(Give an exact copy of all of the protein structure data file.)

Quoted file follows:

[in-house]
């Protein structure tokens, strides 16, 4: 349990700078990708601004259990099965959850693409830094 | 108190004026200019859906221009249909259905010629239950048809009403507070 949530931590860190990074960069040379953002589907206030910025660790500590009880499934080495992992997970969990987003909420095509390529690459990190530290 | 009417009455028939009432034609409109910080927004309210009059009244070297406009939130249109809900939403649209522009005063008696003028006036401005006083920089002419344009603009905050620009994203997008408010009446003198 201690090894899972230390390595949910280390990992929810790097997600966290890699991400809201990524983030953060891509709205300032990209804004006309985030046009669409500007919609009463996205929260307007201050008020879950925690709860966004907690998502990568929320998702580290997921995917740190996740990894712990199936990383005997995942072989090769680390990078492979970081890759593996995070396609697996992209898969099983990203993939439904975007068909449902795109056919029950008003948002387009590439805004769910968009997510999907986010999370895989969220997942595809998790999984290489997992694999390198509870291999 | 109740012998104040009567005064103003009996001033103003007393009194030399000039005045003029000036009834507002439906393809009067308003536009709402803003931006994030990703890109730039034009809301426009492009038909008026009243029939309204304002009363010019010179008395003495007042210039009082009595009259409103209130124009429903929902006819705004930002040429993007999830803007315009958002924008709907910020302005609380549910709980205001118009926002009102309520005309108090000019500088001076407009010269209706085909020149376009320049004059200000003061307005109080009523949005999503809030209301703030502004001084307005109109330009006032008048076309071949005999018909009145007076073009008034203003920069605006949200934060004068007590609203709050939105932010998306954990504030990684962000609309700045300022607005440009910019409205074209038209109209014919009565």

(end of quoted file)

[in-house]
């Protein structure tokens, strides 16, 4: 349990700078990708601004259990099965959850693409830094 | 108190004026200019859906221009249909259905010629239950048809009403507070 949530931590860190990074960069040379953002589907206030910025660790500590009880499934080495992992997970969990987003909420095509390529690459990190530290 | 009417009455028939009432034609409109910080927004309210009059009244070297406009939130249109809900939403649209522009005063008696003028006036401005006083920089002419344009603009905050620009994203997008408010009446003198 201690090894899972230390390595949910280390990992929810790097997600966290890699991400809201990524983030953060891509709205300032990209804004006309985030046009669409500007919609009463996205929260307007201050008020879950925690709860966004907690998502990568929320998702580290997921995917740190996740990894712990199936990383005997995942072989090769680390990078492979970081890759593996995070396609697996992209898969099983990203993939439904975007068909449902795109056919029950008003948002387009590439805004769910968009997510999907986010999370895989969220997942595809998790999984290489997992694999390198509870291999 | 109740012998104040009567005064103003009996001033103003007393009194030399000039005045003029000036009834507002439906393809009067308003536009709402803003931006994030990703890109730039034009809301426009492009038909008026009243029939309204304002009363010019010179008395003495007042210039009082009595009259409103209130124009429903929902006819705004930002040429993007999830803007315009958002924008709907910020302005609380549910709980205001118009926002009102309520005309108090000019500088001076407009010269209706085909020149376009320049004059200000003061307005109080009523949005999503809030209301703030502004001084307005109109330009006032008048076309071949005999018909009145007076073009008034203003920069605006949200934060004068007590609203709050939105932010998306954990504030990684962000609309700045300022607005440009910019409205074209038209109209014919009565």